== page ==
You have heard that it was said...'do not murder'...(Old), But I tell you that anyone who is angry with his brother is subject to judgement (New).

You have heard that it was said, "Do not commit adultery.' (Old) But I tell you that anyone who looks at a woman lustfully has already committed adultery...(New)

The verse at the top falls into this category in my mind.  How in the world are we supposed to become young again (unless of course you are Benjamin Button)?  Why would we want to become like a child, AGAIN?

I think God answered that question (or at least part of it) for me the other night.  On our way home from the Regional Tournament, the coach's daughter began walking up and down the bus (she's a little over 1 I think).  She's still grasping the concept of walking, so she often fell.  But when she did, she never cried, she didn't just lay there for ever.  She'd always get back up.  And then it hit me, "babies don't quit."  They fall all the stinkin' time, the hit their heads on stuff, and they struggle at doing almost everything that we do without thinking.  But they never quit.  I think that's why Jesus used the illustration of becoming like a child to follow Him:  because babies don't quit!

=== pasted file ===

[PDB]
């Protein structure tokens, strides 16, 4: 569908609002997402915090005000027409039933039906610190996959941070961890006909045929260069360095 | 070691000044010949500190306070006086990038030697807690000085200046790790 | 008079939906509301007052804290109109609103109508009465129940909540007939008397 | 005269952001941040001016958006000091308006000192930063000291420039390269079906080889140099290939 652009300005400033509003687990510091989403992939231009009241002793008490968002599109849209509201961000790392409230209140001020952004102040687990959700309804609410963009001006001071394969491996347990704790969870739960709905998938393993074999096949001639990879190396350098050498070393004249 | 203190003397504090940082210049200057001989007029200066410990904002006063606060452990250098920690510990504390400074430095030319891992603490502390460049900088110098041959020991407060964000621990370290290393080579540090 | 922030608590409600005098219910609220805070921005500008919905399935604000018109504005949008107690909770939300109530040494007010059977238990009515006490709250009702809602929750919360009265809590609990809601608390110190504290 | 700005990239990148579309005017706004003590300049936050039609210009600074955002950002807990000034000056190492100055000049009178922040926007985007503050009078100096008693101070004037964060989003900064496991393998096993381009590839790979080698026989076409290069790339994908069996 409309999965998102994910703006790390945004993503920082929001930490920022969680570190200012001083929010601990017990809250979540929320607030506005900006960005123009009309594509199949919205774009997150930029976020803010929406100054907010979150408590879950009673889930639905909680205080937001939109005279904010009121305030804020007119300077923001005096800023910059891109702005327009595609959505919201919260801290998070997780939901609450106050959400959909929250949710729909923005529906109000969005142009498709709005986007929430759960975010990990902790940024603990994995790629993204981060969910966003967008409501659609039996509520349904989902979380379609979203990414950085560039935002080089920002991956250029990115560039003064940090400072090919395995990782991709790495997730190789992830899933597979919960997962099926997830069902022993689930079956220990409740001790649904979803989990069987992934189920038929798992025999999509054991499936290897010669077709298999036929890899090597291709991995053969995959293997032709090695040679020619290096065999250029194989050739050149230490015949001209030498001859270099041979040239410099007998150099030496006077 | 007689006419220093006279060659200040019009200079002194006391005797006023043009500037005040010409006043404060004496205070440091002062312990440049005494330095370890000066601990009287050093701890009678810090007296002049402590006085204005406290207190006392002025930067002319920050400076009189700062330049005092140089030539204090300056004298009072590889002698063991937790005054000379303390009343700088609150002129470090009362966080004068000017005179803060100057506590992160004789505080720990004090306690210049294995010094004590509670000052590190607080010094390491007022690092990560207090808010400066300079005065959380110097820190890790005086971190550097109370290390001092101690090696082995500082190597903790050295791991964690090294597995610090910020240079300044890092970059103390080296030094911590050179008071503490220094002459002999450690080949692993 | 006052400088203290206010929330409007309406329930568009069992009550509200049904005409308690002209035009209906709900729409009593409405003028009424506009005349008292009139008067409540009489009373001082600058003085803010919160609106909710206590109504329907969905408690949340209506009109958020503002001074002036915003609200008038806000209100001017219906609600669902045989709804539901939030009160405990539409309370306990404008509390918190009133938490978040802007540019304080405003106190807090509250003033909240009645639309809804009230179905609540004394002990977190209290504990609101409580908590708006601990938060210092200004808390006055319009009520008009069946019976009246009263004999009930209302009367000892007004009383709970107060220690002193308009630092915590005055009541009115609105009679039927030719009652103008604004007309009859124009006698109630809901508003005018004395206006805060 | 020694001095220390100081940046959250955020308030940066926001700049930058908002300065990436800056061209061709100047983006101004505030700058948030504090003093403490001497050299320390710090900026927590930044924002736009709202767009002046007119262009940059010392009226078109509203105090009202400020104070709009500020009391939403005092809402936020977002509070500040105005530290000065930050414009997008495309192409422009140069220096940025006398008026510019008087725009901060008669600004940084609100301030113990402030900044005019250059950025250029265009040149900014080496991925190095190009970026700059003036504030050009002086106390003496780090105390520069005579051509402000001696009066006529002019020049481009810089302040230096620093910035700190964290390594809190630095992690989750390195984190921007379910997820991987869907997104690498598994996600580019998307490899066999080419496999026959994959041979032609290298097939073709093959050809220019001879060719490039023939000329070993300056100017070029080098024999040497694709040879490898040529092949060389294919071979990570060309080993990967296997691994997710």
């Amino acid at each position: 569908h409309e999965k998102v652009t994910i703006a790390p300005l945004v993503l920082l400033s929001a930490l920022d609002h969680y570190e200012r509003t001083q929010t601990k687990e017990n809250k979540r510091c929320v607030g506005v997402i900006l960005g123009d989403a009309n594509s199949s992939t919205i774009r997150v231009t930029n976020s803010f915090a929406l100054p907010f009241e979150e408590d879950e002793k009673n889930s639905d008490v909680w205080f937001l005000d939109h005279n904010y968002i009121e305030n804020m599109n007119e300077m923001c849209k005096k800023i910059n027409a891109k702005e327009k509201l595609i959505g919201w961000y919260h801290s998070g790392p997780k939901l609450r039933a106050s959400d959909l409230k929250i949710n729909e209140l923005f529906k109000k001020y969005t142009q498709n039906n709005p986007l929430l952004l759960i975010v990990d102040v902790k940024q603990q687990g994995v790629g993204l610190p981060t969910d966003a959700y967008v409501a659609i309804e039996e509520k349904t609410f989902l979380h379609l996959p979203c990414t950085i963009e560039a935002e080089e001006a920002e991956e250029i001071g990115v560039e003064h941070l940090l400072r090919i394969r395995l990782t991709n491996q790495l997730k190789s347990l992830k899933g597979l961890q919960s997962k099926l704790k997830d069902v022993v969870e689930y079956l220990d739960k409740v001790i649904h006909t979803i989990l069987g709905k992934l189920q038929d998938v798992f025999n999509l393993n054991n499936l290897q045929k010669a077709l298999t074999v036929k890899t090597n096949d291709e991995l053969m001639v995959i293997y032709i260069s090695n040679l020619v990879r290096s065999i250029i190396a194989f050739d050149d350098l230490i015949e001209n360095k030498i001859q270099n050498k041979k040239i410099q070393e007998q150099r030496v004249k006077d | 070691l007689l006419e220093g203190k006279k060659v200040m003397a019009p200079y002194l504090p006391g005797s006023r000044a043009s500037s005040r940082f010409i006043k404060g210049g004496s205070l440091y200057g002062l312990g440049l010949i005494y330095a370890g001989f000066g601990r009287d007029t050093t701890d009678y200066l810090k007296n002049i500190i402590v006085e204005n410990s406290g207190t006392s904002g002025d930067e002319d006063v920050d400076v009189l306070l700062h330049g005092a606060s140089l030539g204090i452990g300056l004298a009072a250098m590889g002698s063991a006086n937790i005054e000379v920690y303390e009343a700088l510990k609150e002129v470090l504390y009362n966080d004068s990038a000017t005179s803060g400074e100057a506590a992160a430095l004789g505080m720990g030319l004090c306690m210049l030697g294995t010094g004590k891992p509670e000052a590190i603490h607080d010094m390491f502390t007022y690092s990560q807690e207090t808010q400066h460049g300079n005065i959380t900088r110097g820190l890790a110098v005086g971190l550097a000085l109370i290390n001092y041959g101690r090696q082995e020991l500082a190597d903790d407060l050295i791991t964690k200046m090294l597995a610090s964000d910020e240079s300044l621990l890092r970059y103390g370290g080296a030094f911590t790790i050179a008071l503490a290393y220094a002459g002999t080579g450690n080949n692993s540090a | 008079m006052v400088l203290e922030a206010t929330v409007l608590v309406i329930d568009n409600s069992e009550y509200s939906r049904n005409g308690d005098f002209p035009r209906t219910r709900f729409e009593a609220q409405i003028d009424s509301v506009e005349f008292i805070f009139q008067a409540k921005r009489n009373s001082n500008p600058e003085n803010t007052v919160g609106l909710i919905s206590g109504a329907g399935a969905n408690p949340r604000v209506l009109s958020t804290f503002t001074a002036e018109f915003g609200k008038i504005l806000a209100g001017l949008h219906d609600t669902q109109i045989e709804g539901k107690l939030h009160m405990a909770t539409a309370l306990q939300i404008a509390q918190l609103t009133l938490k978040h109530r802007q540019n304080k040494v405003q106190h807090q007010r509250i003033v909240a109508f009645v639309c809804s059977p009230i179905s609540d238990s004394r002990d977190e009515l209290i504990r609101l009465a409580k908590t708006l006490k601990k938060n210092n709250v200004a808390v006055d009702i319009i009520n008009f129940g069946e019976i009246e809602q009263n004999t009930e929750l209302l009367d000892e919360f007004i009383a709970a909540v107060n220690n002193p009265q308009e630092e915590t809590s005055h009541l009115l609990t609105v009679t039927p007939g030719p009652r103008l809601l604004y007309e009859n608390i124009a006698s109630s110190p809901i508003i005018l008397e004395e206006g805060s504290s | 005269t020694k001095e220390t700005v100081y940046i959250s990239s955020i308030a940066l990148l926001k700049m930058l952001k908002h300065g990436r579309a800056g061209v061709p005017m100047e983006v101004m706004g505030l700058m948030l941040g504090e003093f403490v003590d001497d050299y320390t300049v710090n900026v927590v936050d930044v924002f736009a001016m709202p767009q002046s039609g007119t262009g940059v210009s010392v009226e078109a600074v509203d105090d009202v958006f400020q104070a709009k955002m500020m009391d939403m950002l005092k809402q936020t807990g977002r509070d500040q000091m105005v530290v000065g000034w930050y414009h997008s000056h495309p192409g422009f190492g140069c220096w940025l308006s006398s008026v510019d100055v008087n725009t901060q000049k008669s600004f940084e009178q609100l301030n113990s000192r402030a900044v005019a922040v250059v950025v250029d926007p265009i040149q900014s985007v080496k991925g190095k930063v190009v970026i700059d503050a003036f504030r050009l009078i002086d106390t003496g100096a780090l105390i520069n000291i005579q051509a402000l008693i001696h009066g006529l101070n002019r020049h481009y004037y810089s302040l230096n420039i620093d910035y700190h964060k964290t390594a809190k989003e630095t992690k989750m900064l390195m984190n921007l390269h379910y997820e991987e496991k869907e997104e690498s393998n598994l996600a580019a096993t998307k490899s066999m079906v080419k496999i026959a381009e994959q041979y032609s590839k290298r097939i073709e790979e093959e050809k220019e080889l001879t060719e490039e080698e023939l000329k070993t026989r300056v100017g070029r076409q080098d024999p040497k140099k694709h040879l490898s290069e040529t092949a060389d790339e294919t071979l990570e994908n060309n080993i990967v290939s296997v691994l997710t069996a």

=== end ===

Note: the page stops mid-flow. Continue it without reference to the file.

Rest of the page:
Monday, February 16, 2009

More Interesting Thoughts...

First off, I want to say thanks to Ryan, Codie, and Kayla for their input on the last post.  All were VERY good insights.  If you haven't read them, check it out on my last post, "Why Salt?"

As promised, here's what I found (this is not my opinion, it's theologian Adam Clarke's):
Salt was the opposite to leaven, for it preserved from putrefaction and corruption, and signified the purity and persevering fidelity that were necessary in the worship of God. Every thing was seasoned with it, to signify the purity and perfection that should be extended through every part of the Divine service, and through the hearts and lives of God’s worshippers. It was called the salt of the covenant of God, because as salt is incorruptible, so was the covenant made with Abram, Isaac, Jacob, and the patriarchs, relative to the redemption of the world by the incarnation and death of Jesus Christ. 

Here's another nugget of Scripture I found about a month back when I was reading Ecclesiastes [5.1,2]: